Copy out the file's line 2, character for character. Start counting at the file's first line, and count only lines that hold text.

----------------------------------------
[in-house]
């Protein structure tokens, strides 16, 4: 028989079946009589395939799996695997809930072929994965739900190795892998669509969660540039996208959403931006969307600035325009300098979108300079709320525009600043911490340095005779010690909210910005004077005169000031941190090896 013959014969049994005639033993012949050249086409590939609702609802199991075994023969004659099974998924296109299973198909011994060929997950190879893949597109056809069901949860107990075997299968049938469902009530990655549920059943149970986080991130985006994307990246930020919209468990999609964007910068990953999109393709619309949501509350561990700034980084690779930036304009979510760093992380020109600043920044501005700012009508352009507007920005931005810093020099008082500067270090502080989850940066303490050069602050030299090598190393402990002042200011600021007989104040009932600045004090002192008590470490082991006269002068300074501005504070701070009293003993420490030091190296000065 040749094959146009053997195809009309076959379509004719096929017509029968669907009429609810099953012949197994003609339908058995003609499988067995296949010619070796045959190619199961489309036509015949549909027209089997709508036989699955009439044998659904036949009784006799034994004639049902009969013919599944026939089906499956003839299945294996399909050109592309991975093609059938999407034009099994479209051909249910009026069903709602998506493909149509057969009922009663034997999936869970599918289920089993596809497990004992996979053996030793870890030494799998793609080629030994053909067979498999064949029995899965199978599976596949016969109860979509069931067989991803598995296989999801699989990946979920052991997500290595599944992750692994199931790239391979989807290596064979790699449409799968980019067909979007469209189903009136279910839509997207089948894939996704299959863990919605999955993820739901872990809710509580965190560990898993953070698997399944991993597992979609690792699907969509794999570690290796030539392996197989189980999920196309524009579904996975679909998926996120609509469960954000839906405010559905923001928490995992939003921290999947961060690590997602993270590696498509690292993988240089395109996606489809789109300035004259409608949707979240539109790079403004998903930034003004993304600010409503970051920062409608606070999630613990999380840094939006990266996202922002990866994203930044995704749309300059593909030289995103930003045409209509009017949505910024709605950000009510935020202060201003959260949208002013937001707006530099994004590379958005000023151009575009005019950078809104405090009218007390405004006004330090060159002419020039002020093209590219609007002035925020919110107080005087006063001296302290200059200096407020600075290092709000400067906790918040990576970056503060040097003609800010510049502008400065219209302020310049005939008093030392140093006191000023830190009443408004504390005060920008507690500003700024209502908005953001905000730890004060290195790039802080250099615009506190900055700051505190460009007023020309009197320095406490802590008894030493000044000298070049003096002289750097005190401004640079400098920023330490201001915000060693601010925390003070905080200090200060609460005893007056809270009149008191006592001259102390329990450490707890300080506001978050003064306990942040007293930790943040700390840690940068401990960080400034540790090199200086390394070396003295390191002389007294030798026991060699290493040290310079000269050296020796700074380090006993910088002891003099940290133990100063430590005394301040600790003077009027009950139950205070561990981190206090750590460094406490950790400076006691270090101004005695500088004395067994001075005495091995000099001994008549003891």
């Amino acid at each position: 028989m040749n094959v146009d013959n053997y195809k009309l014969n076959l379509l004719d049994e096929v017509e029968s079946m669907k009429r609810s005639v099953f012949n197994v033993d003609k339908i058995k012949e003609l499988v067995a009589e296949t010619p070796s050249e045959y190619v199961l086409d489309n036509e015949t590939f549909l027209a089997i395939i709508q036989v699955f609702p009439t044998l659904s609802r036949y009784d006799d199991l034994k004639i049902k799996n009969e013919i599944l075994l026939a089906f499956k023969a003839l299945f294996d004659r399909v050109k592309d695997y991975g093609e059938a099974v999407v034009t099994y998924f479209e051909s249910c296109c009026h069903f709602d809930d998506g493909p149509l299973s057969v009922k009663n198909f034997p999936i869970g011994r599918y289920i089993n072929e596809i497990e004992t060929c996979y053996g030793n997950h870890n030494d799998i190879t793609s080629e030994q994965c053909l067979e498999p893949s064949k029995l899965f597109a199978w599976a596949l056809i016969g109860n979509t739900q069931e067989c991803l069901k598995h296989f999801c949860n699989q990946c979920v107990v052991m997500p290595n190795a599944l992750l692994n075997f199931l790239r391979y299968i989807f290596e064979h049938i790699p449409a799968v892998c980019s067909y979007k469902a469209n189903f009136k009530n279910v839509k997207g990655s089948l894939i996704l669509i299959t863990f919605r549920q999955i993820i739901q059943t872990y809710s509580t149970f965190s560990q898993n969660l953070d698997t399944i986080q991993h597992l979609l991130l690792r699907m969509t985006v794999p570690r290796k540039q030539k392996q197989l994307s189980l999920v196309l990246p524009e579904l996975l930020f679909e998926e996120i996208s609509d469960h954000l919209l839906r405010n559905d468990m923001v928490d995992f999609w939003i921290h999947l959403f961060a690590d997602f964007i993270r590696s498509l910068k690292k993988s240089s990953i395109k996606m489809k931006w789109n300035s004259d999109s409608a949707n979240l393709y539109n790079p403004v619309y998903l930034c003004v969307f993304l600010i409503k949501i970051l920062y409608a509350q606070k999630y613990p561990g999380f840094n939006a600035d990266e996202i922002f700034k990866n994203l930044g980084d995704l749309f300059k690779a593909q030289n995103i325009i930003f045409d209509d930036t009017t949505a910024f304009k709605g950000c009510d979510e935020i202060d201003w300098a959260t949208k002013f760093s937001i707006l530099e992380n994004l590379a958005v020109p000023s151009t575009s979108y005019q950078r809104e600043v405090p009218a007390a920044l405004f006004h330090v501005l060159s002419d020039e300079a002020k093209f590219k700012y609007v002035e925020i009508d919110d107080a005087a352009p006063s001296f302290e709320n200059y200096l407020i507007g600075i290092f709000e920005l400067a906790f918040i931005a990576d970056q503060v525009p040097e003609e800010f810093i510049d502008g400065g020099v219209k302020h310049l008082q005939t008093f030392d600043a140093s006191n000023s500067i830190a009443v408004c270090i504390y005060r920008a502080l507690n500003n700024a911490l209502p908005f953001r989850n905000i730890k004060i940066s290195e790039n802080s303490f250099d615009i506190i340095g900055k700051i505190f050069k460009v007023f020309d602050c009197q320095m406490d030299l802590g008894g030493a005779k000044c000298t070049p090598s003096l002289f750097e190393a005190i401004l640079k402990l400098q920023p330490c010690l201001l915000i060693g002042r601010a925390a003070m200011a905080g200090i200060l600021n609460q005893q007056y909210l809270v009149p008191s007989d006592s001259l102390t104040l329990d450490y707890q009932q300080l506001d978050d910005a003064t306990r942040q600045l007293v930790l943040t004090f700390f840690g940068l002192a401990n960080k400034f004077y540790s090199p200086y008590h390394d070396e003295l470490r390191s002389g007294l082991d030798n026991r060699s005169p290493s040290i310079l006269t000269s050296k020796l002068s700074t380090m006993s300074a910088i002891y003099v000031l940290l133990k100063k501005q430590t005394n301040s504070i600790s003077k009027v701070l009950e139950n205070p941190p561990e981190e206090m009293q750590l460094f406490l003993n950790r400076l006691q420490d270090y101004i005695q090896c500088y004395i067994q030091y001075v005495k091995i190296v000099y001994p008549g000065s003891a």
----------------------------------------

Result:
């Protein structure tokens, strides 16, 4: 028989079946009589395939799996695997809930072929994965739900190795892998669509969660540039996208959403931006969307600035325009300098979108300079709320525009600043911490340095005779010690909210910005004077005169000031941190090896 013959014969049994005639033993012949050249086409590939609702609802199991075994023969004659099974998924296109299973198909011994060929997950190879893949597109056809069901949860107990075997299968049938469902009530990655549920059943149970986080991130985006994307990246930020919209468990999609964007910068990953999109393709619309949501509350561990700034980084690779930036304009979510760093992380020109600043920044501005700012009508352009507007920005931005810093020099008082500067270090502080989850940066303490050069602050030299090598190393402990002042200011600021007989104040009932600045004090002192008590470490082991006269002068300074501005504070701070009293003993420490030091190296000065 040749094959146009053997195809009309076959379509004719096929017509029968669907009429609810099953012949197994003609339908058995003609499988067995296949010619070796045959190619199961489309036509015949549909027209089997709508036989699955009439044998659904036949009784006799034994004639049902009969013919599944026939089906499956003839299945294996399909050109592309991975093609059938999407034009099994479209051909249910009026069903709602998506493909149509057969009922009663034997999936869970599918289920089993596809497990004992996979053996030793870890030494799998793609080629030994053909067979498999064949029995899965199978599976596949016969109860979509069931067989991803598995296989999801699989990946979920052991997500290595599944992750692994199931790239391979989807290596064979790699449409799968980019067909979007469209189903009136279910839509997207089948894939996704299959863990919605999955993820739901872990809710509580965190560990898993953070698997399944991993597992979609690792699907969509794999570690290796030539392996197989189980999920196309524009579904996975679909998926996120609509469960954000839906405010559905923001928490995992939003921290999947961060690590997602993270590696498509690292993988240089395109996606489809789109300035004259409608949707979240539109790079403004998903930034003004993304600010409503970051920062409608606070999630613990999380840094939006990266996202922002990866994203930044995704749309300059593909030289995103930003045409209509009017949505910024709605950000009510935020202060201003959260949208002013937001707006530099994004590379958005000023151009575009005019950078809104405090009218007390405004006004330090060159002419020039002020093209590219609007002035925020919110107080005087006063001296302290200059200096407020600075290092709000400067906790918040990576970056503060040097003609800010510049502008400065219209302020310049005939008093030392140093006191000023830190009443408004504390005060920008507690500003700024209502908005953001905000730890004060290195790039802080250099615009506190900055700051505190460009007023020309009197320095406490802590008894030493000044000298070049003096002289750097005190401004640079400098920023330490201001915000060693601010925390003070905080200090200060609460005893007056809270009149008191006592001259102390329990450490707890300080506001978050003064306990942040007293930790943040700390840690940068401990960080400034540790090199200086390394070396003295390191002389007294030798026991060699290493040290310079000269050296020796700074380090006993910088002891003099940290133990100063430590005394301040600790003077009027009950139950205070561990981190206090750590460094406490950790400076006691270090101004005695500088004395067994001075005495091995000099001994008549003891």